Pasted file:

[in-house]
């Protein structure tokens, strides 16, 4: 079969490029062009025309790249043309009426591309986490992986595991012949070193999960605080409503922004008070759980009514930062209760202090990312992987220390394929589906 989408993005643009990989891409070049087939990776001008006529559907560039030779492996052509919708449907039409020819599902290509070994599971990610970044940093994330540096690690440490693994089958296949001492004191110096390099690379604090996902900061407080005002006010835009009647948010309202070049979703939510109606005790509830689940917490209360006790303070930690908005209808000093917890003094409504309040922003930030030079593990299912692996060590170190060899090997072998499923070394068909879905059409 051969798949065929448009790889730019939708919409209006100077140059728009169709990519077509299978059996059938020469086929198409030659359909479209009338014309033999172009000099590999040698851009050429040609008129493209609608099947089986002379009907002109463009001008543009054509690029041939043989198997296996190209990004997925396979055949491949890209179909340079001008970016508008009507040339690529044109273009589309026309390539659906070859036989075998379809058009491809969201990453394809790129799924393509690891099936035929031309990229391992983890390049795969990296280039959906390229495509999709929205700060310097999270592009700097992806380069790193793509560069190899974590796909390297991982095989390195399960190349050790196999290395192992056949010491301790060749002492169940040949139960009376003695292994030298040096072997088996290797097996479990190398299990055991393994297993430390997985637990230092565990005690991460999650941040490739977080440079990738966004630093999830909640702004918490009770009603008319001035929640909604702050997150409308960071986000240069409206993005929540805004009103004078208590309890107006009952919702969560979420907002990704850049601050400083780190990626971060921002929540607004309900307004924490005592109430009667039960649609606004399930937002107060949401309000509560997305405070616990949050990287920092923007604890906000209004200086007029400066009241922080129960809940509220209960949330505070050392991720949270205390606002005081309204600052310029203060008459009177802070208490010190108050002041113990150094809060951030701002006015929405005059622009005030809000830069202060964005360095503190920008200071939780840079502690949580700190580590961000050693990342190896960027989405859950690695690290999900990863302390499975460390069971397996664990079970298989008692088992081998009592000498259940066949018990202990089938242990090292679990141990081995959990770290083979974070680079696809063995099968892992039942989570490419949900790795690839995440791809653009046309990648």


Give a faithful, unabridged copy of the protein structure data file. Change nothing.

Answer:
[in-house]
């Protein structure tokens, strides 16, 4: 079969490029062009025309790249043309009426591309986490992986595991012949070193999960605080409503922004008070759980009514930062209760202090990312992987220390394929589906 989408993005643009990989891409070049087939990776001008006529559907560039030779492996052509919708449907039409020819599902290509070994599971990610970044940093994330540096690690440490693994089958296949001492004191110096390099690379604090996902900061407080005002006010835009009647948010309202070049979703939510109606005790509830689940917490209360006790303070930690908005209808000093917890003094409504309040922003930030030079593990299912692996060590170190060899090997072998499923070394068909879905059409 051969798949065929448009790889730019939708919409209006100077140059728009169709990519077509299978059996059938020469086929198409030659359909479209009338014309033999172009000099590999040698851009050429040609008129493209609608099947089986002379009907002109463009001008543009054509690029041939043989198997296996190209990004997925396979055949491949890209179909340079001008970016508008009507040339690529044109273009589309026309390539659906070859036989075998379809058009491809969201990453394809790129799924393509690891099936035929031309990229391992983890390049795969990296280039959906390229495509999709929205700060310097999270592009700097992806380069790193793509560069190899974590796909390297991982095989390195399960190349050790196999290395192992056949010491301790060749002492169940040949139960009376003695292994030298040096072997088996290797097996479990190398299990055991393994297993430390997985637990230092565990005690991460999650941040490739977080440079990738966004630093999830909640702004918490009770009603008319001035929640909604702050997150409308960071986000240069409206993005929540805004009103004078208590309890107006009952919702969560979420907002990704850049601050400083780190990626971060921002929540607004309900307004924490005592109430009667039960649609606004399930937002107060949401309000509560997305405070616990949050990287920092923007604890906000209004200086007029400066009241922080129960809940509220209960949330505070050392991720949270205390606002005081309204600052310029203060008459009177802070208490010190108050002041113990150094809060951030701002006015929405005059622009005030809000830069202060964005360095503190920008200071939780840079502690949580700190580590961000050693990342190896960027989405859950690695690290999900990863302390499975460390069971397996664990079970298989008692088992081998009592000498259940066949018990202990089938242990090292679990141990081995959990770290083979974070680079696809063995099968892992039942989570490419949900790795690839995440791809653009046309990648």